A recent retrospective analysis of LASIK and PRK patients helped to provide insights into patient satisfaction postoperatively. Such analyses might lead to improved patient outcomes.
This article was reviewed by Dr Julie M. Schallhorn.
Patient-reported outcomes (PROs) are critical to gaining an understanding of patient experience after laser vision correction (LVC), with the way the patient perceives the surgical outcome being just as important as the postoperative measurement of visual acuity (VA). Dr Julie Schallhorn, an associate professor of ophthalmology at the University of California, San Francisco, United States, pointed out the need for an appropriate way to measure patient perceptions given the frequent loss to follow-up of the patients who underwent LVC.
To address this need, Dr Schallhorn and her colleagues conducted a retrospective analysis of patients who underwent a primary bilateral LASIK or PRK procedure with targeted emmetropia between July 2014 and June 2016. The investigators analysed the demographic, refractive and PRO data obtained preoperatively and at months 1 and 3 postoperatively. She explained that the goal was to identify factors associated with loss to follow-up, patient satisfaction and completion of the PRO measure.
Data from about 37,000 patients who underwent a primary LVC were included. Of those, about 68% completed the PRO measure; the percentage at the 1-month visit was 54% and there was a 15% loss to follow-up, and the numbers at 3 months were 28% and 51%.
Data analysis showed that patients who returned for follow-up and completed the PRO measure were more likely to be women. In addition, patients who underwent a PRK and had higher amounts of preoperative ametropia were more likely to return for follow-up and complete the PRO measure.
When this information was combined in a multivariant logistic regression model, at month 1, older age (P < 0.001), female sex (P < 0.001), PRK (P < 0.001) and higher amounts of myopic/hyperopic corrections (P = 0.003) were all associated significantly with completion of the PRO measure. “All of that is only important if it affects the patient satisfaction. If those variables have no effect on patient satisfaction, we would not expect them to alter our observations, regardless of loss to follow-up,” Dr Schallhorn said.
The investigators then conducted an analysis of the patient-reported satisfaction in relation to the variables predictive of loss to follow-up and completion of the PRO measure. “At 1 month, myopia/hyperopia, gender, age, procedure and the postoperative binocular uncorrected VA/line below 20/16 all affected the patient satisfaction,” Dr Schallhorn said. By 3 months, all remained significant except for the procedure.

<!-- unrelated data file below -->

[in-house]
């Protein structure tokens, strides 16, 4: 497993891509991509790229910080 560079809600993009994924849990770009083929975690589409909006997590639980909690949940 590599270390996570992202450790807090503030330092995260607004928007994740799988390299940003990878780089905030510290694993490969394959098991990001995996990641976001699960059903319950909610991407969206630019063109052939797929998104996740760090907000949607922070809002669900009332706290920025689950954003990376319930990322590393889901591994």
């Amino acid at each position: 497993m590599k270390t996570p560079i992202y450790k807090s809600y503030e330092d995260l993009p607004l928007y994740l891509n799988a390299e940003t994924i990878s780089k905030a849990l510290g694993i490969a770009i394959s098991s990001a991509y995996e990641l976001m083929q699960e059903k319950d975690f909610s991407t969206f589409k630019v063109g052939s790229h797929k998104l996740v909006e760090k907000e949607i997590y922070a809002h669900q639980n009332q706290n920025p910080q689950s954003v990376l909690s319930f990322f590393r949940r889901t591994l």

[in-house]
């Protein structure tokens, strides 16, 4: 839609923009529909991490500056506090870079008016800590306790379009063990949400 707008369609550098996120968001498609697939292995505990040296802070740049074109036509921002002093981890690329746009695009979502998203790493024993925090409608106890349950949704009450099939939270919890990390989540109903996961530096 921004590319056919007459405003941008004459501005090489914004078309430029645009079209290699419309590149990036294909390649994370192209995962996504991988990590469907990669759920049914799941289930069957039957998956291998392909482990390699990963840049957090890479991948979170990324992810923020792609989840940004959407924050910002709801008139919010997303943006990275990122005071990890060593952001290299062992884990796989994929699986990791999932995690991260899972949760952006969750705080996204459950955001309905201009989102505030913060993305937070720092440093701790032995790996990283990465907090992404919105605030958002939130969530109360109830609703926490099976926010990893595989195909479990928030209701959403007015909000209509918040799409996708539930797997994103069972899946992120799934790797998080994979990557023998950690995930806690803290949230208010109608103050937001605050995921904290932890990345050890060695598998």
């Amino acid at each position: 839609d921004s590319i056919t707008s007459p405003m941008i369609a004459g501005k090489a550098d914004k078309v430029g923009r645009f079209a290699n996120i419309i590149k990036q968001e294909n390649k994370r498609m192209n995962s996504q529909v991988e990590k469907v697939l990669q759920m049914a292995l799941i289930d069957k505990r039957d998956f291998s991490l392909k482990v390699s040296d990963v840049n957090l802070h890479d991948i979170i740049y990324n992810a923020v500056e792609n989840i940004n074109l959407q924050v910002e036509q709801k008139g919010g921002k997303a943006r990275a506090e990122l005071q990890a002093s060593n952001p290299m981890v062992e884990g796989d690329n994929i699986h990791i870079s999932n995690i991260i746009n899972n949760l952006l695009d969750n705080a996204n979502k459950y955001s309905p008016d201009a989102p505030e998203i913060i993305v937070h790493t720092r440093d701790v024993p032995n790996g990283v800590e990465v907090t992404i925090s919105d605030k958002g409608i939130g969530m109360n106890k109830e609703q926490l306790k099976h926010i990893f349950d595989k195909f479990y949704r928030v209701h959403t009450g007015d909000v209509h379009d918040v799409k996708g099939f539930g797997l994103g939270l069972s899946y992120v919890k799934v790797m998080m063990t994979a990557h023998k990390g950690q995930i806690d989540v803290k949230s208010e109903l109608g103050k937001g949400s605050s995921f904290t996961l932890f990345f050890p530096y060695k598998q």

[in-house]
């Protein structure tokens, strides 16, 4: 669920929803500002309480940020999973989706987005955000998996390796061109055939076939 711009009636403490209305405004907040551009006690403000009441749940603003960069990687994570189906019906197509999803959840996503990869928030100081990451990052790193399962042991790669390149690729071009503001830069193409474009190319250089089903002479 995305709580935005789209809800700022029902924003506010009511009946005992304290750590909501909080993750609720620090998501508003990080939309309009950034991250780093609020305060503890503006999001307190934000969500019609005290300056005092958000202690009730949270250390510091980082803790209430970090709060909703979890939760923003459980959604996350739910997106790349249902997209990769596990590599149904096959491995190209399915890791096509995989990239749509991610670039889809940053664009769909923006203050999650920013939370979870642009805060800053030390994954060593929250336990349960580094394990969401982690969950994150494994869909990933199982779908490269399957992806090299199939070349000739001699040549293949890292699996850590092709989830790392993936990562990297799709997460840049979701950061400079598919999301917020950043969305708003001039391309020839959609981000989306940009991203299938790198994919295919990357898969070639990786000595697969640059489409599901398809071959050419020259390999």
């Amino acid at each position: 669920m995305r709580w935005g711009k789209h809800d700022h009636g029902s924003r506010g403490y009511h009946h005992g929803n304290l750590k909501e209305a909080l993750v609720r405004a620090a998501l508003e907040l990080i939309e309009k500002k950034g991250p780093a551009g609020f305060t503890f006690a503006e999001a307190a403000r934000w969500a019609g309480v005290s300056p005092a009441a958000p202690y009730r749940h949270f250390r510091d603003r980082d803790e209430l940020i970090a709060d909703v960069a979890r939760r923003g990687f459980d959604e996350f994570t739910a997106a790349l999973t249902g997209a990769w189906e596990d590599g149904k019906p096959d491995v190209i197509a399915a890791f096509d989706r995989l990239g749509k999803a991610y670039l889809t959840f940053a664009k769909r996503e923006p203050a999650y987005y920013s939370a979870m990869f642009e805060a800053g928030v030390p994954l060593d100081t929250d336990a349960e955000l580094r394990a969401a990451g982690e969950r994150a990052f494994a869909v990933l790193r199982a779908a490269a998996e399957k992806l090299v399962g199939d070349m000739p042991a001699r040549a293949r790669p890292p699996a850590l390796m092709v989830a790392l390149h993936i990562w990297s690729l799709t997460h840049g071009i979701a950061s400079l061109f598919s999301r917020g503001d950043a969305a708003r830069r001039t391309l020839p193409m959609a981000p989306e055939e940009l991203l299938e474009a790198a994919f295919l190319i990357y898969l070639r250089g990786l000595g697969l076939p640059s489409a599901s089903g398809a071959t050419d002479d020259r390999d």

Regarding age, at both months 1 and 3, the older patients were more likely both to complete the PRO measure and to be dissatisfied with their VA. The preoperative manifest spherical equivalent at 1 month showed no association between the spherical equivalent and completion of the PRO measure; however, at 3 months, patients with higher preoperative myopia and hyperopia were more likely to complete the PRO measure.
“Most importantly, the postoperative VA was predictive of both PRO completion and patient satisfaction,” Dr Schallhorn said. “Patients with worse VA were more likely to complete the PRO measure and were much less likely to be satisfied with their VA.”
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Based on this analysis, she concluded that age, sex, preoperative refractive error and postoperative VA all predict patient-reported satisfaction after LASIK and PRK, and all except the last predicted follow-up at 1 and 3 months postoperatively. “Among the patients who completed the follow-up evaluations, the postoperative vision was strongly predictive of patient satisfaction and completion of the PRO measure,” she said.
Dr Schallhorn noted that ophthalmologists cannot view PRO measures as a simple outcome of surgery and must take a more nuanced view. “Patients who undergo surgery have a visual outcome, and factors from both the visual outcome and intrinsic factors present preoperatively result in either the patients being lost to follow-up or the decision to complete their PRO. The PRO data collection is heavily dependent on factors that influence the outcome,” she said.
Dr Schallhorn added that she advises caution when analysing and interpreting PRO data. She hopes to delve deeper into which factors comprise patient satisfaction postoperatively and how to improve patient outcomes.